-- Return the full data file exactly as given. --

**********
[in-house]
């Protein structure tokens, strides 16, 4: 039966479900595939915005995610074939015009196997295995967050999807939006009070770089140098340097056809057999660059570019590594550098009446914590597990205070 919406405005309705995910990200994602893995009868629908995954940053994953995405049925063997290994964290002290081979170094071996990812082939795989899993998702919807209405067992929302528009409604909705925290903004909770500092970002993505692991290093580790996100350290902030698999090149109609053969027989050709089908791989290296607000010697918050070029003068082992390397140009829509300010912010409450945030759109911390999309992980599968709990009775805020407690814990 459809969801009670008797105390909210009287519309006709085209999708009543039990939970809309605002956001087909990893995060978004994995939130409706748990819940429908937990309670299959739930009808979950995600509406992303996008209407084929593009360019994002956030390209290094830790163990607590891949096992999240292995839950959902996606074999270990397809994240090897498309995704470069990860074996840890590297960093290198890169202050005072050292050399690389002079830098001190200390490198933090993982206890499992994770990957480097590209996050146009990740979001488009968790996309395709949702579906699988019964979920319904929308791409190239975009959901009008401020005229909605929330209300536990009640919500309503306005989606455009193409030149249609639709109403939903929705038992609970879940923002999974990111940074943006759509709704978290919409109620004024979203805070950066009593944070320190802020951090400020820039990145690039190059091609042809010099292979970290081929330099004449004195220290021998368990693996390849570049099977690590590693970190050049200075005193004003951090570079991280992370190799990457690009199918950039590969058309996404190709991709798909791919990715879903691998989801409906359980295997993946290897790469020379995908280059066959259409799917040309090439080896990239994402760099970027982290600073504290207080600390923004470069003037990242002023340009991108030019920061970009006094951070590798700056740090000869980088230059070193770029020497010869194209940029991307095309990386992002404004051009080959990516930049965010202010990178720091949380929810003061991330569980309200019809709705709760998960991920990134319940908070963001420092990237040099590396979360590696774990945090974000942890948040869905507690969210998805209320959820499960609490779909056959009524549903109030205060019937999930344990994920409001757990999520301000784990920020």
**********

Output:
[in-house]
């Protein structure tokens, strides 16, 4: 039966479900595939915005995610074939015009196997295995967050999807939006009070770089140098340097056809057999660059570019590594550098009446914590597990205070 919406405005309705995910990200994602893995009868629908995954940053994953995405049925063997290994964290002290081979170094071996990812082939795989899993998702919807209405067992929302528009409604909705925290903004909770500092970002993505692991290093580790996100350290902030698999090149109609053969027989050709089908791989290296607000010697918050070029003068082992390397140009829509300010912010409450945030759109911390999309992980599968709990009775805020407690814990 459809969801009670008797105390909210009287519309006709085209999708009543039990939970809309605002956001087909990893995060978004994995939130409706748990819940429908937990309670299959739930009808979950995600509406992303996008209407084929593009360019994002956030390209290094830790163990607590891949096992999240292995839950959902996606074999270990397809994240090897498309995704470069990860074996840890590297960093290198890169202050005072050292050399690389002079830098001190200390490198933090993982206890499992994770990957480097590209996050146009990740979001488009968790996309395709949702579906699988019964979920319904929308791409190239975009959901009008401020005229909605929330209300536990009640919500309503306005989606455009193409030149249609639709109403939903929705038992609970879940923002999974990111940074943006759509709704978290919409109620004024979203805070950066009593944070320190802020951090400020820039990145690039190059091609042809010099292979970290081929330099004449004195220290021998368990693996390849570049099977690590590693970190050049200075005193004003951090570079991280992370190799990457690009199918950039590969058309996404190709991709798909791919990715879903691998989801409906359980295997993946290897790469020379995908280059066959259409799917040309090439080896990239994402760099970027982290600073504290207080600390923004470069003037990242002023340009991108030019920061970009006094951070590798700056740090000869980088230059070193770029020497010869194209940029991307095309990386992002404004051009080959990516930049965010202010990178720091949380929810003061991330569980309200019809709705709760998960991920990134319940908070963001420092990237040099590396979360590696774990945090974000942890948040869905507690969210998805209320959820499960609490779909056959009524549903109030205060019937999930344990994920409001757990999520301000784990920020």